Subsequent studies demonstrated, however, that the behavior is more complicated than this.6–12 First, for larger values of t, the distribution becomes progressively closer to normal. Second, investigations of larger data sets (including work by economists in the late ’80s and early ’90s6–8) make it clear that large returns asymptotically follow a power law f(r) ~ |r|–a, with a > 2. This finding is incompatible with the Levy distribution. The difference in the value of a is very important: with a > 2, the second moment (the variance) is well defined. A value 2 < a < ¥ is incompatible with the stable Levy distribution and indicates that simply generalizing the central limit theorem with long tails is not the correct explanation.

Physicists have contributed to this problem by studying really large data sets and looking at the scalings in close detail. A group at Olsen and Associates, led by Michel Dacorogna, studied intraday price movements in foreign exchange markets.9 Another group at Boston University, led by Rosario Mantegna and Eugene Stanley, has studied the intraday movements of the S&P index.10,11 More recently, they studied the fiveminute returns of 1,000 individual stocks traded on the AMEX, NASDAQ, and NYSE exchanges, over a two-year period involving roughly 40 million records.12 In this case, they observed the power-law scaling over about 90 standard deviations (see Figure 1). For larger values of |r|, these results dramatically illustrate that f(r) is approximately a power law with a » 3. Thus, the mean and variance are well-defined, the kurtosis clearly diverges, and the behavior of the skewness is not so clear.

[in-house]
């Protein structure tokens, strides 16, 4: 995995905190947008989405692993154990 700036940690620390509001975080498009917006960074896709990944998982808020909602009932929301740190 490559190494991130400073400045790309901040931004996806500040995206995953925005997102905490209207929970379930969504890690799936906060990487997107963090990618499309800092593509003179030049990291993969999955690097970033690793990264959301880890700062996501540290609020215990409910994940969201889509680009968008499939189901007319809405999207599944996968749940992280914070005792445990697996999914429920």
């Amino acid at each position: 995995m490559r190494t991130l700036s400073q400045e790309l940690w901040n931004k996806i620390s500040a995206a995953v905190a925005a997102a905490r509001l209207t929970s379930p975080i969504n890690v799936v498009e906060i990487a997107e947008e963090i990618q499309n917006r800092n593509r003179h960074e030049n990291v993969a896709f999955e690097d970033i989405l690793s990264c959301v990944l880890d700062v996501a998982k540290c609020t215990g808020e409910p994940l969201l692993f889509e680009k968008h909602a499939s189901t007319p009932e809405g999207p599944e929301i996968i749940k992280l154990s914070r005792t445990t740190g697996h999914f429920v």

Power-law scaling is not new to economics. The power-law distribution of wealth discovered by Vilfredo Pareto (1848–1923) in the 19th century predates any power laws in physics.13 And indeed, since Pareto, the existence of power laws has been controversial. One underlying reason is that power-law probability distributions are necessarily approximations. An inverse powerlaw cumulative distribution f(r) ~ |r|–a with an exponent a > 0 is not integrable at zero, and similarly, with an exponent a £ 0, it is not integrable at infinity. Thus, a power-law probability distribution cannot be exactly true for a variable with an unbounded range. When they apply at all, power-law distributions are necessarily only part of a more complete description, valid within certain limits. (See the “Power law distribution of wealth” sidebar for more on this topic.14)